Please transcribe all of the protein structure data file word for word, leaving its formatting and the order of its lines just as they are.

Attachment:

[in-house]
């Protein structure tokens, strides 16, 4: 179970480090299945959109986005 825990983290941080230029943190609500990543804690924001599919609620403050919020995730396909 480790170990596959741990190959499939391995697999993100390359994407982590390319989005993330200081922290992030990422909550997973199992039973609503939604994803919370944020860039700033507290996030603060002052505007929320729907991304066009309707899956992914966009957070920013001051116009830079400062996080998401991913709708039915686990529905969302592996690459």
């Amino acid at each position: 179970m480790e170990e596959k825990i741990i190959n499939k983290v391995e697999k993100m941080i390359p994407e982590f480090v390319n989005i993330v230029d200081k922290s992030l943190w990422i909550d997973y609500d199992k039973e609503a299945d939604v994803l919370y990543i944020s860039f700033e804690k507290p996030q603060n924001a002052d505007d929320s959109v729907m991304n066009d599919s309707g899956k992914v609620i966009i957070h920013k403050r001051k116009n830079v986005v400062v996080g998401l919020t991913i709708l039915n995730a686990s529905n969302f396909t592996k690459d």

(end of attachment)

[in-house]
């Protein structure tokens, strides 16, 4: 179970480090299945959109986005 825990983290941080230029943190609500990543804690924001599919609620403050919020995730396909 480790170990596959741990190959499939391995697999993100390359994407982590390319989005993330200081922290992030990422909550997973199992039973609503939604994803919370944020860039700033507290996030603060002052505007929320729907991304066009309707899956992914966009957070920013001051116009830079400062996080998401991913709708039915686990529905969302592996690459």
């Amino acid at each position: 179970m480790e170990e596959k825990i741990i190959n499939k983290v391995e697999k993100m941080i390359p994407e982590f480090v390319n989005i993330v230029d200081k922290s992030l943190w990422i909550d997973y609500d199992k039973e609503a299945d939604v994803l919370y990543i944020s860039f700033e804690k507290p996030q603060n924001a002052d505007d929320s959109v729907m991304n066009d599919s309707g899956k992914v609620i966009i957070h920013k403050r001051k116009n830079v986005v400062v996080g998401l919020t991913i709708l039915n995730a686990s529905n969302f396909t592996k690459d």